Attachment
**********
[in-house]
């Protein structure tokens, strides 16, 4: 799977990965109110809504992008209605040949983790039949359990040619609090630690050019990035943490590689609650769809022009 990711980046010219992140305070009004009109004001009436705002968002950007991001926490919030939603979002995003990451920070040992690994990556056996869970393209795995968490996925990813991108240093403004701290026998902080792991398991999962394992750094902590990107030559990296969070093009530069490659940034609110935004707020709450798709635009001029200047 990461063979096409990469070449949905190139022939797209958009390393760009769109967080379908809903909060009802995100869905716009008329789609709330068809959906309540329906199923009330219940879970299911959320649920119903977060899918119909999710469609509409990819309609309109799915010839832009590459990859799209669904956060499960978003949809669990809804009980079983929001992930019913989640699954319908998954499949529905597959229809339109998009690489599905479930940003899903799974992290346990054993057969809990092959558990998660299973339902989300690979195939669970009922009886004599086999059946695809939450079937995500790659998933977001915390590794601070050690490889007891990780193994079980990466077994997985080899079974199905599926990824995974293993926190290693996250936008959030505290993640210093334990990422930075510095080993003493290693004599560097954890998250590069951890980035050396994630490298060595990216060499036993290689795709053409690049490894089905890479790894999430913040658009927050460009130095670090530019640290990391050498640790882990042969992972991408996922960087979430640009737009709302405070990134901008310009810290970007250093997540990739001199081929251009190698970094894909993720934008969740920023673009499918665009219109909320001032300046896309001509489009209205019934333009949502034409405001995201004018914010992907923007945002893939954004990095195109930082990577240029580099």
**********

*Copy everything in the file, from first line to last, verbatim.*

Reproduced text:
[in-house]
């Protein structure tokens, strides 16, 4: 799977990965109110809504992008209605040949983790039949359990040619609090630690050019990035943490590689609650769809022009 990711980046010219992140305070009004009109004001009436705002968002950007991001926490919030939603979002995003990451920070040992690994990556056996869970393209795995968490996925990813991108240093403004701290026998902080792991398991999962394992750094902590990107030559990296969070093009530069490659940034609110935004707020709450798709635009001029200047 990461063979096409990469070449949905190139022939797209958009390393760009769109967080379908809903909060009802995100869905716009008329789609709330068809959906309540329906199923009330219940879970299911959320649920119903977060899918119909999710469609509409990819309609309109799915010839832009590459990859799209669904956060499960978003949809669990809804009980079983929001992930019913989640699954319908998954499949529905597959229809339109998009690489599905479930940003899903799974992290346990054993057969809990092959558990998660299973339902989300690979195939669970009922009886004599086999059946695809939450079937995500790659998933977001915390590794601070050690490889007891990780193994079980990466077994997985080899079974199905599926990824995974293993926190290693996250936008959030505290993640210093334990990422930075510095080993003493290693004599560097954890998250590069951890980035050396994630490298060595990216060499036993290689795709053409690049490894089905890479790894999430913040658009927050460009130095670090530019640290990391050498640790882990042969992972991408996922960087979430640009737009709302405070990134901008310009810290970007250093997540990739001199081929251009190698970094894909993720934008969740920023673009499918665009219109909320001032300046896309001509489009209205019934333009949502034409405001995201004018914010992907923007945002893939954004990095195109930082990577240029580099």